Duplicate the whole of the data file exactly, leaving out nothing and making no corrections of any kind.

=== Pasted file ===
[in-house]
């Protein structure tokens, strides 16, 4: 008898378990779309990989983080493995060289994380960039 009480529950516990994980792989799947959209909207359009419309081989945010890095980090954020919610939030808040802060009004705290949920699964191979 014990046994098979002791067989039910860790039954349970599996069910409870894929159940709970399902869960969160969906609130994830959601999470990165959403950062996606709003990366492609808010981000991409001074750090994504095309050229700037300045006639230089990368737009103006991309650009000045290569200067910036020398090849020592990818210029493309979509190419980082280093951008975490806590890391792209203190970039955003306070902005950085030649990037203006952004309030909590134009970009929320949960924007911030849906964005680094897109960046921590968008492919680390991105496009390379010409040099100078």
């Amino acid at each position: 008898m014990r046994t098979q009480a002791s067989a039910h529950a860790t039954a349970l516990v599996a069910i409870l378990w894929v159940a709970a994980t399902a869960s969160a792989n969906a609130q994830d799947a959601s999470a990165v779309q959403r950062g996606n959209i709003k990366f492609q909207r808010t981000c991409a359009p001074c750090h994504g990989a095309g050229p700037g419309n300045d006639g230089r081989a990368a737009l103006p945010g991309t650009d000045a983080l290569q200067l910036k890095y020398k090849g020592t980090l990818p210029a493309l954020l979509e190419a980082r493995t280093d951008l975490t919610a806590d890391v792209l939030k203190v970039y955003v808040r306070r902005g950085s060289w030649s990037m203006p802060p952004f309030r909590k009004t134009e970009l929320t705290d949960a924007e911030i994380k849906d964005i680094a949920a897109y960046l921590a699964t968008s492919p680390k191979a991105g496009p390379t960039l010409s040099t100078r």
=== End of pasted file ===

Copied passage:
[in-house]
């Protein structure tokens, strides 16, 4: 008898378990779309990989983080493995060289994380960039 009480529950516990994980792989799947959209909207359009419309081989945010890095980090954020919610939030808040802060009004705290949920699964191979 014990046994098979002791067989039910860790039954349970599996069910409870894929159940709970399902869960969160969906609130994830959601999470990165959403950062996606709003990366492609808010981000991409001074750090994504095309050229700037300045006639230089990368737009103006991309650009000045290569200067910036020398090849020592990818210029493309979509190419980082280093951008975490806590890391792209203190970039955003306070902005950085030649990037203006952004309030909590134009970009929320949960924007911030849906964005680094897109960046921590968008492919680390991105496009390379010409040099100078």
């Amino acid at each position: 008898m014990r046994t098979q009480a002791s067989a039910h529950a860790t039954a349970l516990v599996a069910i409870l378990w894929v159940a709970a994980t399902a869960s969160a792989n969906a609130q994830d799947a959601s999470a990165v779309q959403r950062g996606n959209i709003k990366f492609q909207r808010t981000c991409a359009p001074c750090h994504g990989a095309g050229p700037g419309n300045d006639g230089r081989a990368a737009l103006p945010g991309t650009d000045a983080l290569q200067l910036k890095y020398k090849g020592t980090l990818p210029a493309l954020l979509e190419a980082r493995t280093d951008l975490t919610a806590d890391v792209l939030k203190v970039y955003v808040r306070r902005g950085s060289w030649s990037m203006p802060p952004f309030r909590k009004t134009e970009l929320t705290d949960a924007e911030i994380k849906d964005i680094a949920a897109y960046l921590a699964t968008s492919p680390k191979a991105g496009p390379t960039l010409s040099t100078r």